Shoukoubu Fortress was once one of an essential fort along the Ming-era Datong Great Wall. “Shoukoubu” literally means “Defending the Ravine Fort”. Here there is a valley or ravine in the mountain, a mountainous corridor connecting the Inner Mongolia and Datong ( Shanxi). The ravine was an vulnerable area easy for an access by the nomad warlords in Ming Dynasty, hence the fort built in 1546 with tamed earth and later with bricks and stones in 1572. The valley or the pass divides the wall here into the east section and west section.
A stream is winding through the ravine from north to south and the fort is located just on the west of the stream. Today the same name village – Shoukoubu Village is within the dilapidated castle. Parts of the ramparts around the fort are still visible.
The whole fortress or the local village is perched on the west valley surrounded by mountains almost in three sides. We have to give up the idea of taking sunset or sunrise pictures due to the high mountains blocking the sun and.
On the west section of the Wall on the steep hillside, the rammed wall feels hard and firm, going up along the rugged mountain. Eroded by the rain and blasted by rain, the wall appears like undulating saw-teeth perched on the steep slope.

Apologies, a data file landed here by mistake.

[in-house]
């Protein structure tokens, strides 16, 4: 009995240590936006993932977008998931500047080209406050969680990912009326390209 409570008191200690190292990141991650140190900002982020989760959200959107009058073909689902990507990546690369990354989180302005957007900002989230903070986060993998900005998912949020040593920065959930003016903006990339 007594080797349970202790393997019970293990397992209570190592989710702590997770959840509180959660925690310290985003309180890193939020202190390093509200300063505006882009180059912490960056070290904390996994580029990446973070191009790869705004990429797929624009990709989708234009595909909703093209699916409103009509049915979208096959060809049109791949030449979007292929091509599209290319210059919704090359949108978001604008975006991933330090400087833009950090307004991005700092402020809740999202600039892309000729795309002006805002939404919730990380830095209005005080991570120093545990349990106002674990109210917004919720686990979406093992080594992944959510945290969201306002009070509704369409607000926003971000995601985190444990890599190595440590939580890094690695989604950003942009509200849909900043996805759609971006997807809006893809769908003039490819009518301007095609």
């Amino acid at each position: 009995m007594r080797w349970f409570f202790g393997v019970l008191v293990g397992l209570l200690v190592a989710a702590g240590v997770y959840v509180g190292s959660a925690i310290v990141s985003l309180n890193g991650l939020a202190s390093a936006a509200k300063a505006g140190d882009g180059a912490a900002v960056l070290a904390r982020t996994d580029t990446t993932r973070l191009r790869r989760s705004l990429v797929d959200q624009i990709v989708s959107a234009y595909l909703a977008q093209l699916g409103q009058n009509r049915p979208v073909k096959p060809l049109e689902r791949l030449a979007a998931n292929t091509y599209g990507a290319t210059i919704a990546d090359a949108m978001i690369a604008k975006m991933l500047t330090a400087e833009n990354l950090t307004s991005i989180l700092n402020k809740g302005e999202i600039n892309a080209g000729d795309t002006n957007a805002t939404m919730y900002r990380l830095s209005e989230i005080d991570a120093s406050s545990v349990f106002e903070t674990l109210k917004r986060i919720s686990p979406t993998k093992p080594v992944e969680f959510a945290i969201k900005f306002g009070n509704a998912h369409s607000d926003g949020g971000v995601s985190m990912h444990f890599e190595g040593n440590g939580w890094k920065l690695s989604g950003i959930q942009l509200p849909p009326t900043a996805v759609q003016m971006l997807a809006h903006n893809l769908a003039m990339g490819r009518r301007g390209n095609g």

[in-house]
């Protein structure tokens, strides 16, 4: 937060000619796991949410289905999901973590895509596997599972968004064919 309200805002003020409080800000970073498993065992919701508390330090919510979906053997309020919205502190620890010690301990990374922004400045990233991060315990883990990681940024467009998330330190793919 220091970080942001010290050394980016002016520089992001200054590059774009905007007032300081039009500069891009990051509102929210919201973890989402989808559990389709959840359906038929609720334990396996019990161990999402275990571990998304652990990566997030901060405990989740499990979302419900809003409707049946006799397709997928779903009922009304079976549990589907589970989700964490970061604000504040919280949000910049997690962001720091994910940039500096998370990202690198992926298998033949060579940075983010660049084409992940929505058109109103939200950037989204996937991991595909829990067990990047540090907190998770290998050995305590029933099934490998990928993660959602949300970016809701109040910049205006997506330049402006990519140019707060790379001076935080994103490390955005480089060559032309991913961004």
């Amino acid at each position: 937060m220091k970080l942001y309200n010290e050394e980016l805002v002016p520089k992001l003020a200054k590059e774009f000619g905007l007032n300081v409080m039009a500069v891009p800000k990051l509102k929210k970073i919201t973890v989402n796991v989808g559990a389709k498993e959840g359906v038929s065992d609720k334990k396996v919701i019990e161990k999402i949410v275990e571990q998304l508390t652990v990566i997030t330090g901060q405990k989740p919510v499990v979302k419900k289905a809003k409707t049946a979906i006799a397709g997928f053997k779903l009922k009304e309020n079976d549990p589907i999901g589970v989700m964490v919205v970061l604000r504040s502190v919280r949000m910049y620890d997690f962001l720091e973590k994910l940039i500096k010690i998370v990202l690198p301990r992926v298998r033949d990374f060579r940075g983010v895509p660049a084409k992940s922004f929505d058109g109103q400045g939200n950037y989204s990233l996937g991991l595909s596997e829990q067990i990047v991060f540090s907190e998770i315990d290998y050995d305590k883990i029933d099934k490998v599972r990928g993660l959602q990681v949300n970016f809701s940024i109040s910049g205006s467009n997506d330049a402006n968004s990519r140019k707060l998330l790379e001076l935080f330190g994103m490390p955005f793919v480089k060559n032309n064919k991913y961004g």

Standing on the west side of the valley with the section of the hard yellow earth wall running down to the bottom of the valley, have a panorama of the fortress ( or the village), the wall broken at the mouth of the valley and the east section of the Wall, better understanding the name of the fortress – Shoukoubu ( Defending the valley Castle ).
Looking at the east direction, you will see the guide-towers and beacon-towers are scattered around the mountain in the east side in a far distant mist with the backdrop of the autumn apricot trees and the courtyards in the village.
Here you can find some round beacon towers perched on the west slopes of the mountain rarely seen in Beijing.
Shoukoubu Village is perched the west side of the stream in the valley.
Small bits of the original ramparts can still be seen in the northeast corner of the village.
The east and west sections of the Wall guided the ravine or the valley, an easy access linking the Inner Mongolia in the north and Datong in the south. By the south of the wall is the former old Shoukoubu Fortress.
If you stand on the high hillside of the west of the valley, you can have a clear picture of the village and the east section of the earth wall.
The west section of the earth wall winds steeply down to the valley from the hill.
The round beacon towers seldom seen in Beijing are quite popular along the earth wall in Datong. You see the two high round earth beacon towers atop the hills looming over the castle and village.
The beautiful autumn view of the east section of the earth Great Wall.
A lonely beacon tower stands on the hill near the east section of the earth wall.
A broken rampart with the autumn hues
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